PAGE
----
Sure you could leisurely pass over a frozen lake on a pair of cross-country skis, but you’re going to top out at, what, 10 kilometres an hour? Maybe. Why not strap a kite to your midrift, throw on some alpine skis or a board, and cross that sucker no time flat.
Keith MacCullough, an instructor at Muller Wind Sports in Cochrane who teaches traction kiting (the catch-all term for ground kiting sports) at the University of Calgary Outdoor Centre, once got up to 70 kilometres an hour kite-skiing across a frozen lake. “It was not fun,” he says in retrospect. “That was not ideal. I mean, when it comes to life, I was like, ‘that was silly.’”
That was an exception. It was a windy day with good conditions. MacCullough says the average speed is in the 10 to 20 kilometres an hour range. It’s still a good clip, but a little easier on the nerves.
Traction kiting is essentially attaching a kite to yourself while you’re strapped into a mode of conveyance. MacCullough lists kite surfing, kite boarding (on snow and water), kite skiing, kite buggying and even kite mountain biking. His focus, however, is on skis and snowboards (when not paragliding in the warmer months).
“Skis are definitely easier, it’s not even up for discussion,” he says, preventing further discussion on the matter. “It’s nice to have your feet having free movement.”
That said, MacCullough still likes strapping on a board for good snow days.
The kite is attached to the area around a person’s belly-button and fitted with three or four safeties to release the kite in case of strong wind or other unforeseen issues. Once strapped in, the person attached to said kite must manoeuvre it to catch the wind without being tossed about, but the kites nowadays are designed to handle the gusts well.
Although it sounds challenging, MacCullough says it’s so easy your grandmother could do it (well, not mine, she’s, um, unavailable). “I’m not kidding,” he says. “My boss is 72 and she kites.”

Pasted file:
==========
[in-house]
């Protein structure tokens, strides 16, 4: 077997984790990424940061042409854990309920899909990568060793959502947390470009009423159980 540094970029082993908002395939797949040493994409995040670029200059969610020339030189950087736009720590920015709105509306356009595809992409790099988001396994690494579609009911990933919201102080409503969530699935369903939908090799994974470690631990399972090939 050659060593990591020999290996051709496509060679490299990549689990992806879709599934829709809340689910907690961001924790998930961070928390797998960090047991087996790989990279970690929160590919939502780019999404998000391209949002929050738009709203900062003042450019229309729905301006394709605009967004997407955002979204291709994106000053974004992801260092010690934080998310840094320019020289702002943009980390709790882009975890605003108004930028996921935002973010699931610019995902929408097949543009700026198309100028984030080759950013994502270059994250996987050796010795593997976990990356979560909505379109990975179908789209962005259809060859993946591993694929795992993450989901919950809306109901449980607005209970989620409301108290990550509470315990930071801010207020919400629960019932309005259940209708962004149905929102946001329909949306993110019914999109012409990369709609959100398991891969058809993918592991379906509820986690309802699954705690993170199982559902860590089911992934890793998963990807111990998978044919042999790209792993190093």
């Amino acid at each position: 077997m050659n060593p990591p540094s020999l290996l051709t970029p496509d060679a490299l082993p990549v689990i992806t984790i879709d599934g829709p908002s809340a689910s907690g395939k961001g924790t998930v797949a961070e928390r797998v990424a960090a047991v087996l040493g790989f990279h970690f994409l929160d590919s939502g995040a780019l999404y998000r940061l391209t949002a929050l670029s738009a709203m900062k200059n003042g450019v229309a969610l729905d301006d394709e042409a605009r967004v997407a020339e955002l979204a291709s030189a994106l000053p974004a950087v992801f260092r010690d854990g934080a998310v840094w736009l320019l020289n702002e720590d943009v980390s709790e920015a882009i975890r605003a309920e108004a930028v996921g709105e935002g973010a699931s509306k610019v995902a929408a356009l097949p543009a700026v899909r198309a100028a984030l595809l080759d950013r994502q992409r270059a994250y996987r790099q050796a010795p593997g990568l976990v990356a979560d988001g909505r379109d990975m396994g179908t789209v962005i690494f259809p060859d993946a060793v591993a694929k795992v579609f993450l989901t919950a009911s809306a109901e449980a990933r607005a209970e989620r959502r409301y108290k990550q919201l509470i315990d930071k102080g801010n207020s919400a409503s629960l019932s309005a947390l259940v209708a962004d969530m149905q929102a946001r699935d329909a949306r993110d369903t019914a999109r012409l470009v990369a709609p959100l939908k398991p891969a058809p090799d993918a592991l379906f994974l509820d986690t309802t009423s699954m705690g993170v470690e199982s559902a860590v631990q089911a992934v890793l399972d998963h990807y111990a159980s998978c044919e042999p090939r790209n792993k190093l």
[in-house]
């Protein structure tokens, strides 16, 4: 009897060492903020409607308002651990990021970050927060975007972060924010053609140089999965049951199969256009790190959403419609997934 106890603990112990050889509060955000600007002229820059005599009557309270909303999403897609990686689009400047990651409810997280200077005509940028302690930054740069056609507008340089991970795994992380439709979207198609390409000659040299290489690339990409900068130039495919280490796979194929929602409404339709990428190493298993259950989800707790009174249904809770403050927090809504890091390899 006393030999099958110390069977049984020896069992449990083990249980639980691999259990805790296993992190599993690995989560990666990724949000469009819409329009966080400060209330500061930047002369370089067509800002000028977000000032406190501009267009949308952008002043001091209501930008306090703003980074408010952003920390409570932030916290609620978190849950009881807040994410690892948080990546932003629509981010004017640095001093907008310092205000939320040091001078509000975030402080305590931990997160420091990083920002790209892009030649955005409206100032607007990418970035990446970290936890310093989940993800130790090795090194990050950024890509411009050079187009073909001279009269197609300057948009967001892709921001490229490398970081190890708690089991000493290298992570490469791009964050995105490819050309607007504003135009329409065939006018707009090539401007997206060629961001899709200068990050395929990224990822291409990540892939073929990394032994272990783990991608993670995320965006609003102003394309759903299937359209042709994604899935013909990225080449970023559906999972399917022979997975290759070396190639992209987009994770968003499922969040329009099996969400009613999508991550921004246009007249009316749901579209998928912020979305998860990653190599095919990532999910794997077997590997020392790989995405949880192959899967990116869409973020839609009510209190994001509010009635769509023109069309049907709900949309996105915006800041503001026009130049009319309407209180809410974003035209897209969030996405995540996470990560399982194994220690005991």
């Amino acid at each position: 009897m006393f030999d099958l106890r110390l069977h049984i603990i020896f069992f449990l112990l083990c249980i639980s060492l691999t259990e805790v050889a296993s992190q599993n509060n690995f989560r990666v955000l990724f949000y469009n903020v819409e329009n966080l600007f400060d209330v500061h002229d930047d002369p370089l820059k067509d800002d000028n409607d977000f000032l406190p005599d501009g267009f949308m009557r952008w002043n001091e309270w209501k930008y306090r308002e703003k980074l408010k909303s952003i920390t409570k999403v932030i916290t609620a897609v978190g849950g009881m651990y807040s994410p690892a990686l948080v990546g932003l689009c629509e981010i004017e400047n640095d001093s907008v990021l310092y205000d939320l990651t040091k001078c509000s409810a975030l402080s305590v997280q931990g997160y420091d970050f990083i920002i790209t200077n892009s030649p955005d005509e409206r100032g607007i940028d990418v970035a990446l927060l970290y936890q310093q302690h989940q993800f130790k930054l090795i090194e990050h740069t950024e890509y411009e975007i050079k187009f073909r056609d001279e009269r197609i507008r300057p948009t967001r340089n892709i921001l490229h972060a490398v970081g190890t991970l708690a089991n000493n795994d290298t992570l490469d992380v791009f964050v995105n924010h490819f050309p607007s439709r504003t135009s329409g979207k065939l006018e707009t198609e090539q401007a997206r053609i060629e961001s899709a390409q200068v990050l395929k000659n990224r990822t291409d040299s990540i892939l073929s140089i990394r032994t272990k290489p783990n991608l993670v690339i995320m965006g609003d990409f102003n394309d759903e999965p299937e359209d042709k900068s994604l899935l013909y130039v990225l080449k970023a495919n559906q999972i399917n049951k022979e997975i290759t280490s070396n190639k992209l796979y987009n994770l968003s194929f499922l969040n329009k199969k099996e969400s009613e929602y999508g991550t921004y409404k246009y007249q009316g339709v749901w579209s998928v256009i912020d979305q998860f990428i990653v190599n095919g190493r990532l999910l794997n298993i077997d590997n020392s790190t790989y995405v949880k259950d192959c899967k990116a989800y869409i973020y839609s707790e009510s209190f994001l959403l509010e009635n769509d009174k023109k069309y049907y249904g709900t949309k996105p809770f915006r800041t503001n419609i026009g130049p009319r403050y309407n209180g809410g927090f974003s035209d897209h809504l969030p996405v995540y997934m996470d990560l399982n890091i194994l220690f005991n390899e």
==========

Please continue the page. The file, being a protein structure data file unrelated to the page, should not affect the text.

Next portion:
That said, there are rules to follow and steps to be taken before someone can strap in and shoot across a lake. For one, if you want to go out with MacCullough, you have to sign up for classes when the weather is warmer to learn the basics. Once you’ve got that down, he’ll call you when the snow falls and the water freezes and you can try your luck with the real deal.
“Basically, the way we do a kite sizing is, first is wind conditions — it definitely matters how windy it is.... Then experience is next. I will hold down a bigger kite regardless of my size just based on I know where not to put the kite. Less experienced guys, you put them on a smaller kite and basically let them get the feel first,” says MacCullough.
“If you put a 12-metre kite out in 40 kilometre an hour wind, you’re going to be having a very bad day.”
Of course, a lot of people who strap themselves into boards and skis want more than just contact with the ground. Getting into the air is a staple of mountain sports and kiting is no different.
“You don’t even need jumps. You can actually use the power of the kite and you can get several feet in the air, like 50 feet in the air,” says MacCullough, explaining that you fly the kite back into “the power window.”
“It’s kind of like a pendulum. If you’re moving at 50 one way and the kite goes 50 the other way, well obviously you’re going to go one way, and that’s up.”
The goal is to find a wide open space, uncluttered by clumpy ground or people, with a steady wind between 20 and 30 kilometres an hour. That usually means a frozen lake, but there’s also the potential for mountains and the odd farmer’s field.
“The biggest issue is people. If there’s too many ice fishers and people like that on the lake, it’s probably not the ideal place to go kiting,” says MacCullough.
To learn more about traction kiting, or to try it out yourself, visit calgaryoutdoorcentre.ca or mullerwindsports.com.